Travesty of justice
If US Solicitor General Elena Kagan’s decision to force the Justice Department to pay damages to four innocent men, framed for a murder in Chelsea, reflects her approach to the law, then President Obama can stop the search right now and nominate her for that seat on the Supreme Court.
Kagan looked at Judge Nancy Gertner’s order that the government pay $101 million to the men who were framed for a 1965 gangland murder and decided that justice was better served by admitting a mistake, paying up, and moving on. She saw no point in exhausting every legal option — not to mention the families of Joe Salvati, Peter Limone, Louis Greco, and Henry Tameleo — to defend the indefensible, when the truth was so obvious, and the truth is the FBI let four guys rot in jail to protect FBI informants.
It’s a pity Kagan doesn’t yet have a say in the case of the family of Dorchester truck driver Michael Donahue, because the Justice Department is still hellbent on forcing the Donahues to jump through every legal hoop it can hold up. It’s a cynical exercise, one that explains why the FBI’s corrupt embrace of the gangster Whitey Bulger is never allowed to become history, poisoning lives 15 years after Bulger went on the lam, leaving shallow graves and shallow government agents in his wake.
A year ago, it appeared a federal judge named Bill Young ended the farce that was Justice’s refusal to settle with the wife and three sons of Michael Donahue, who was sacrificed in 1982 to protect the FBI’s sordid deal with Whitey Bulger.
Young awarded Donahue’s survivors $6 million. But he gave them more than money. He gave them Michael Donahue’s good name back. Young said Michael Donahue was an innocent man who died because the FBI didn’t care who Whitey Bulger killed as long as nobody knew he was their snitch.
Judge Young completed the process begun by his late colleague, Judge Reggie Lindsay. Three years ago, Lindsay told the Justice Department lawyers to drop the pretense that its agents in the FBI didn’t get Donahue killed. Lindsay ordered the Justice Department to settle.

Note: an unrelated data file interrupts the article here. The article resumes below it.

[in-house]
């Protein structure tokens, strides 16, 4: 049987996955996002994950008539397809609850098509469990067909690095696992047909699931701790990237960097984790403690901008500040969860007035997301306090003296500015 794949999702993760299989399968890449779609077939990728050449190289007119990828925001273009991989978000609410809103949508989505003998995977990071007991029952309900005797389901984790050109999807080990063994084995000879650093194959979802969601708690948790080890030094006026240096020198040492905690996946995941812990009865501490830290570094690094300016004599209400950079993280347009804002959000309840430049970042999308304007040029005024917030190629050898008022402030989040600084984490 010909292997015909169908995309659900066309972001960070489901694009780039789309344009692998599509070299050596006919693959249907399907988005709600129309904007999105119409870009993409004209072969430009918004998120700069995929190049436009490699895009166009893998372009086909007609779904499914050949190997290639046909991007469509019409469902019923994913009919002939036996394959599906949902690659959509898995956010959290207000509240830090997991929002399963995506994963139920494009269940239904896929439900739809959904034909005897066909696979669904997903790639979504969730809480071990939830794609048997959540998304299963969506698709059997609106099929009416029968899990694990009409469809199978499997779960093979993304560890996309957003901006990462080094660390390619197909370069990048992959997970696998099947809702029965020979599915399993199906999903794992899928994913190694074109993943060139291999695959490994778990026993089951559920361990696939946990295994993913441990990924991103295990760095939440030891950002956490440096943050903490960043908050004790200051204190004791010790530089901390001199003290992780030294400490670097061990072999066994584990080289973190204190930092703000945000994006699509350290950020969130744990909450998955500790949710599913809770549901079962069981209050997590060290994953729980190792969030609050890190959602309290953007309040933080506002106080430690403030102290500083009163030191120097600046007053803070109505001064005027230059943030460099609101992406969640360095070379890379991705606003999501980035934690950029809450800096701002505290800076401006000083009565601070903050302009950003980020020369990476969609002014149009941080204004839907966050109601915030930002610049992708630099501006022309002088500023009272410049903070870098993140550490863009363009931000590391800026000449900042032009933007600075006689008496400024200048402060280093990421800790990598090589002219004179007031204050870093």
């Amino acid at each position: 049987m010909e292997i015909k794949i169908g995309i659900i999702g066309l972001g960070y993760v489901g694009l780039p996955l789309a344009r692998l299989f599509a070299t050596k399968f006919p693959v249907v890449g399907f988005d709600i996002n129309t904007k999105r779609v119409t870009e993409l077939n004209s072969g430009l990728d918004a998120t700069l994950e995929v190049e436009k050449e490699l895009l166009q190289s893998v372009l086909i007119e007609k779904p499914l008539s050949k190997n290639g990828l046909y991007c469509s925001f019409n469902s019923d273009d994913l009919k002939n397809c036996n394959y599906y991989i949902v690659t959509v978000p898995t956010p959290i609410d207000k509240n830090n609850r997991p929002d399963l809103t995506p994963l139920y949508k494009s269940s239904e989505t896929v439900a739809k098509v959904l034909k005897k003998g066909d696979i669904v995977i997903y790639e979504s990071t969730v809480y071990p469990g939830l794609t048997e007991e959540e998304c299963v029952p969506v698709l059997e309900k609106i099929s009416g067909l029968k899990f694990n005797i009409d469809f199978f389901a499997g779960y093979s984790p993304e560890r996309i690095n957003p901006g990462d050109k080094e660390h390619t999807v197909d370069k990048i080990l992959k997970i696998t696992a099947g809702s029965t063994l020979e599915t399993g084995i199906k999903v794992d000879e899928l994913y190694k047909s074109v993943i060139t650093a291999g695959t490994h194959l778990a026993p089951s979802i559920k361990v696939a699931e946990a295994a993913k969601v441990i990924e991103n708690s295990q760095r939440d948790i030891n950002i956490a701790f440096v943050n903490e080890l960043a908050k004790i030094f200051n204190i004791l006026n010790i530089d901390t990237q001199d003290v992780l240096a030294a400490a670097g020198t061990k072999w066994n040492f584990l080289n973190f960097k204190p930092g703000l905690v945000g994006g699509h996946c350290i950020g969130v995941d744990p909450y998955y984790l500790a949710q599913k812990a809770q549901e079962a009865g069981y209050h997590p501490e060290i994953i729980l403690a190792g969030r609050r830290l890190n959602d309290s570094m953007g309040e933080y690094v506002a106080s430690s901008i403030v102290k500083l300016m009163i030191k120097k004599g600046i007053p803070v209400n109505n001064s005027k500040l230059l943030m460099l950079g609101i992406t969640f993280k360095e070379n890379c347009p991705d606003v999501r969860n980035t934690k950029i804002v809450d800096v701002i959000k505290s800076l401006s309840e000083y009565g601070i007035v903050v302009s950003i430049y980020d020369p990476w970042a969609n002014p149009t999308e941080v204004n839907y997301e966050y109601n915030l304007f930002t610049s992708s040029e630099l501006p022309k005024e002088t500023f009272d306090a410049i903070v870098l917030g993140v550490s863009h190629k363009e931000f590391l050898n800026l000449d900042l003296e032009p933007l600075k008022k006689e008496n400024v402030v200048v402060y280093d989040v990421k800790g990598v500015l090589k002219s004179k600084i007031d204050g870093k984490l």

Instead, the suits in Washington dragged it out, demanding a trial on the facts, when everybody knew what the facts were. Pat Donahue and her sons were forced to sit there and listen to what the bullets from Whitey Bulger’s machine gun did to Michael Donahue’s body.
When Lindsay died, before he could put a dollar amount on what the government owed the Donahues, the Justice Department demanded to retry the whole thing, even though Lindsay found the FBI liable.
Even after Young’s stinging rebuke, the Justice Department refused to do the right thing and give the Donahues the money.
“The government had 60 days to appeal Judge Young’s ruling,’’ Bobby George, one of the Donahues’ lawyers was saying. “They filed the appeal on the 55th day.’’
And so on Friday, the Donahue family will return to the federal courthouse, this time before the US Court of Appeals for the First Circuit, and Michael Donahue’s corpse will be kicked around some more.
“We thought it was over, but the Justice Department has dragged this out from day one,’’ said Tommy Donahue, who was 8 years old when his father was gunned down on the South Boston Waterfront. “They don’t care what this does to our family. They never did.’’
The Justice Department’s appeal is based on the argument that the Donahues didn’t file a claim within a time period when they first should have been aware that the FBI got Michael Donahue killed.
Justice has the legal authority to appeal. They long ago forfeited any moral authority in this.
They’re appealing on a technicality, not the truth. Because the truth is on the Donahues’ side, and, in this case, the truth is something the Justice Department can’t handle.
Kevin Cullen is a Globe columnist. He can be reached at email@example.com.